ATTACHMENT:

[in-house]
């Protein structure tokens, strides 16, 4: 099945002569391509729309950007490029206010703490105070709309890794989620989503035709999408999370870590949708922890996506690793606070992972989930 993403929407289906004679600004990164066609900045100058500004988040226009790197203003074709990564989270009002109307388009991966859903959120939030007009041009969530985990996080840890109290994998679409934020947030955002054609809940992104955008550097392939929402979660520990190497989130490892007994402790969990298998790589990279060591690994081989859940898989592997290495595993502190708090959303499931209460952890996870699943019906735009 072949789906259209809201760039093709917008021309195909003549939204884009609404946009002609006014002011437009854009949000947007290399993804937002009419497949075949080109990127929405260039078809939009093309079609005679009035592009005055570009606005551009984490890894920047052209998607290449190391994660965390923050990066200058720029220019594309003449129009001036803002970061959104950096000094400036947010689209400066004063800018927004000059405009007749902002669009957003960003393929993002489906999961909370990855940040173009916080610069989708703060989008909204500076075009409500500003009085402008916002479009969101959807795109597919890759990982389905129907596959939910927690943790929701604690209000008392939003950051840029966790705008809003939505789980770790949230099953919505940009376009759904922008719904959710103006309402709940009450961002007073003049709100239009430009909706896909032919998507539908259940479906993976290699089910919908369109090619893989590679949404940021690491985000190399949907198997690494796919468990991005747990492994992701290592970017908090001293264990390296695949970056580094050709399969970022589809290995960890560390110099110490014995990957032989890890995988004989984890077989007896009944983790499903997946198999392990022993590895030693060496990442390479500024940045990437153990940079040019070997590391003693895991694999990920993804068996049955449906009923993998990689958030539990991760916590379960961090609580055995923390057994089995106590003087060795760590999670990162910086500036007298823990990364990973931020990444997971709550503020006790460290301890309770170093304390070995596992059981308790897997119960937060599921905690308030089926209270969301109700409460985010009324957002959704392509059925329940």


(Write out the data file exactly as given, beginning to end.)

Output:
[in-house]
């Protein structure tokens, strides 16, 4: 099945002569391509729309950007490029206010703490105070709309890794989620989503035709999408999370870590949708922890996506690793606070992972989930 993403929407289906004679600004990164066609900045100058500004988040226009790197203003074709990564989270009002109307388009991966859903959120939030007009041009969530985990996080840890109290994998679409934020947030955002054609809940992104955008550097392939929402979660520990190497989130490892007994402790969990298998790589990279060591690994081989859940898989592997290495595993502190708090959303499931209460952890996870699943019906735009 072949789906259209809201760039093709917008021309195909003549939204884009609404946009002609006014002011437009854009949000947007290399993804937002009419497949075949080109990127929405260039078809939009093309079609005679009035592009005055570009606005551009984490890894920047052209998607290449190391994660965390923050990066200058720029220019594309003449129009001036803002970061959104950096000094400036947010689209400066004063800018927004000059405009007749902002669009957003960003393929993002489906999961909370990855940040173009916080610069989708703060989008909204500076075009409500500003009085402008916002479009969101959807795109597919890759990982389905129907596959939910927690943790929701604690209000008392939003950051840029966790705008809003939505789980770790949230099953919505940009376009759904922008719904959710103006309402709940009450961002007073003049709100239009430009909706896909032919998507539908259940479906993976290699089910919908369109090619893989590679949404940021690491985000190399949907198997690494796919468990991005747990492994992701290592970017908090001293264990390296695949970056580094050709399969970022589809290995960890560390110099110490014995990957032989890890995988004989984890077989007896009944983790499903997946198999392990022993590895030693060496990442390479500024940045990437153990940079040019070997590391003693895991694999990920993804068996049955449906009923993998990689958030539990991760916590379960961090609580055995923390057994089995106590003087060795760590999670990162910086500036007298823990990364990973931020990444997971709550503020006790460290301890309770170093304390070995596992059981308790897997119960937060599921905690308030089926209270969301109700409460985010009324957002959704392509059925329940």